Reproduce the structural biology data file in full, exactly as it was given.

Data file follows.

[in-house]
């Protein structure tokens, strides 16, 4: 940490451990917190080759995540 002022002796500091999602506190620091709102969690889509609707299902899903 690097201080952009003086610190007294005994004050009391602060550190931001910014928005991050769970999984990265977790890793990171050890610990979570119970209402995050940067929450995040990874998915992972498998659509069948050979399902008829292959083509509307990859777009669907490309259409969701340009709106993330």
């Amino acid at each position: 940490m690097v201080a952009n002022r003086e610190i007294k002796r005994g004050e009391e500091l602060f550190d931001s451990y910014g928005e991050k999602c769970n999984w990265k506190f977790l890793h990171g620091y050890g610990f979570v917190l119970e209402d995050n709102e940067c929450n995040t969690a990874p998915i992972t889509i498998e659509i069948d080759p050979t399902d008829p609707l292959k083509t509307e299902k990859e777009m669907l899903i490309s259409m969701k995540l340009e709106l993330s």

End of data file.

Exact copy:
[in-house]
């Protein structure tokens, strides 16, 4: 940490451990917190080759995540 002022002796500091999602506190620091709102969690889509609707299902899903 690097201080952009003086610190007294005994004050009391602060550190931001910014928005991050769970999984990265977790890793990171050890610990979570119970209402995050940067929450995040990874998915992972498998659509069948050979399902008829292959083509509307990859777009669907490309259409969701340009709106993330």
């Amino acid at each position: 940490m690097v201080a952009n002022r003086e610190i007294k002796r005994g004050e009391e500091l602060f550190d931001s451990y910014g928005e991050k999602c769970n999984w990265k506190f977790l890793h990171g620091y050890g610990f979570v917190l119970e209402d995050n709102e940067c929450n995040t969690a990874p998915i992972t889509i498998e659509i069948d080759p050979t399902d008829p609707l292959k083509t509307e299902k990859e777009m669907l899903i490309s259409m969701k995540l340009e709106l993330s």